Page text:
‘Herstory’ takes a realistic approach: Upcoming film presents comfort women’s stories in a measured tone
Dealing with a heavier and more sensitive topic than the other female-led films in theaters, “Herstory” centers on the so-called comfort women, a euphemistic term for victims of Japan’s wartime sexual slavery during World War II. The film depicts the fierce legal battle these women embarked on against the Japanese government over the course of six years in the 1990s to demand an official apology and reparations.
Based on a real-life incident, the court trial yielded a rare and meaningful ruling that ordered the Japanese government to compensate three plaintiffs 300,000 yen ($2,728) each, although the plaintiffs’ demand for official apology was rejected. The ruling was later overturned by higher courts.
Set in the port city of Busan in 1992, the film opens with the introduction of ambitious businesswoman Jeong-suk (Kim Hee-ae), who heads a Busan-based tour agency. A single mom without the skills to get along with her teenage daughter, she preoccupies herself with work while leaving her daughter with an older, reticent housekeeper named Jeong-gil (Kim Hae-sook).
When her business staggers following an employee’s mistake, Jeong-suk, along with members from a regional association of female entrepreneurs, decides to temporarily establish a hotline for comfort women in her office.
A sensitive topic that still remains to be resolved between the two countries, many movies telling the story of comfort women have appealed to emotions.
“Spirits’ Homecoming” (2016) and “Snowy Road” (2017) depicted the heavy stories by traveling in time between the victims’ past and the present, embodying the comfort women’s painful memories through one or two characters. “I Can Speak” (2017), starring Na Muni, relied on comedy for the most part, but it became heavy on the sentimentalism towards the end.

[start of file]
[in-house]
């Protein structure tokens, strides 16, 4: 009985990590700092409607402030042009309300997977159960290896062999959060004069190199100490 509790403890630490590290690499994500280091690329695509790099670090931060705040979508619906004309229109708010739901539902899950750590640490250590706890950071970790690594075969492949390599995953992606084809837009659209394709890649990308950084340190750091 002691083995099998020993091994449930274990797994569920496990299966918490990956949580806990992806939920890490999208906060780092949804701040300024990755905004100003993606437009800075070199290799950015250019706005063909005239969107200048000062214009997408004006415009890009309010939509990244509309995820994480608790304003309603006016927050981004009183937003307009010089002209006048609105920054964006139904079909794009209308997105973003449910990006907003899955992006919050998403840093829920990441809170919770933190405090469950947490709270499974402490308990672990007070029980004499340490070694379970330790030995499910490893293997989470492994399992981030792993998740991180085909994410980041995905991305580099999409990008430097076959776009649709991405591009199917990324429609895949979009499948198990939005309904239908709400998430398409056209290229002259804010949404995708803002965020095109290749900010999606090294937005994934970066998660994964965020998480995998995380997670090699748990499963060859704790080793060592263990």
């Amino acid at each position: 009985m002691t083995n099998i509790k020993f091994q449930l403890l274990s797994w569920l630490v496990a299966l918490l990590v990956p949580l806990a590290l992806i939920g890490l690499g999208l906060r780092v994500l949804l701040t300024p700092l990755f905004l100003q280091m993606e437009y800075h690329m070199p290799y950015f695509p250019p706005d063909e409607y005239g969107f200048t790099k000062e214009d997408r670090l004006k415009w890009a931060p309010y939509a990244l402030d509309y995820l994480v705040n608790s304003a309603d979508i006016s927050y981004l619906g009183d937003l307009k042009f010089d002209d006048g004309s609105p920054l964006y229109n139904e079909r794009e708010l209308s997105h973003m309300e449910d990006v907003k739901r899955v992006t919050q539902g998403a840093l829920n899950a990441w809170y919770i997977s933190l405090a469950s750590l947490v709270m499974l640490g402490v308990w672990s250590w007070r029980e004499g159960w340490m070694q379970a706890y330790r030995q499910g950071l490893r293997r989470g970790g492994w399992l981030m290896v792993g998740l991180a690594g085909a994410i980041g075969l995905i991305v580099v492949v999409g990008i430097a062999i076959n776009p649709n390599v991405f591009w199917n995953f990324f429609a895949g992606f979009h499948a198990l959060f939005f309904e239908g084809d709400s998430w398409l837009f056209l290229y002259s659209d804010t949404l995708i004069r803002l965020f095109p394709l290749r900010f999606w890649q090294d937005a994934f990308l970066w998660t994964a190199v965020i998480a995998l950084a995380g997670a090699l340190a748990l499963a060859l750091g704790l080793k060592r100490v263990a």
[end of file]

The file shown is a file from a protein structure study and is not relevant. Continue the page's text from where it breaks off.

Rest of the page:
“Herstory” diverges from the other movies by taking a more realistic approach that could appeal to audiences and contribute to solving the still-controversial issue.
“Unlike previous [comfort women] films, ‘Herstory’ takes a major step forward by taking a judicial approach,” said culture critic Kim Heon-sik.
By basing the film off of a real-life trial instead of bringing up the victims’ painful past, the movie functions as a guide to how viewers can approach solving the issue, according to Kim.
Instead of relying on flashbacks to highlight the tragedy of the victims, “Herstory,” starring veteran actors like Ye Su-jeong, Moon Suk and Lee Yong-nyeo as the victims, devotes its two-hour running time to the women’s mentally and physically exhausting legal battle in Japan, led by Jeong-suk. Though the women’s testimonies are mostly presented in a calm manner, some moments get quite emotional.
In one scene, for example, Jeong-gil fearlessly screams in the courtroom, saying “Take me back to when I was 17 years old!” But the movie quickly returns to its measured tone when the character urges the Japanese government to at least apologize for their violence, since the clock can’t turn backwards.
Though “Herstory” differentiates itself from the previous comfort women movies with its toned-down feature, its complete reliance on the victims’ words in the courtroom could be seen as weakening the delivery of the women’s suffering.
“Regardless of the genre, the essential part of movies revolving around comfort women is how efficiently the victims’ voices are delivered to audiences,” said film critic Kim Hyung-seok. “If audiences can’t fully sympathize with the pain of these women by the time they leave the theater, the movie is not fulfilling its purpose.”
BY JIN MIN-JI [email@example.com]
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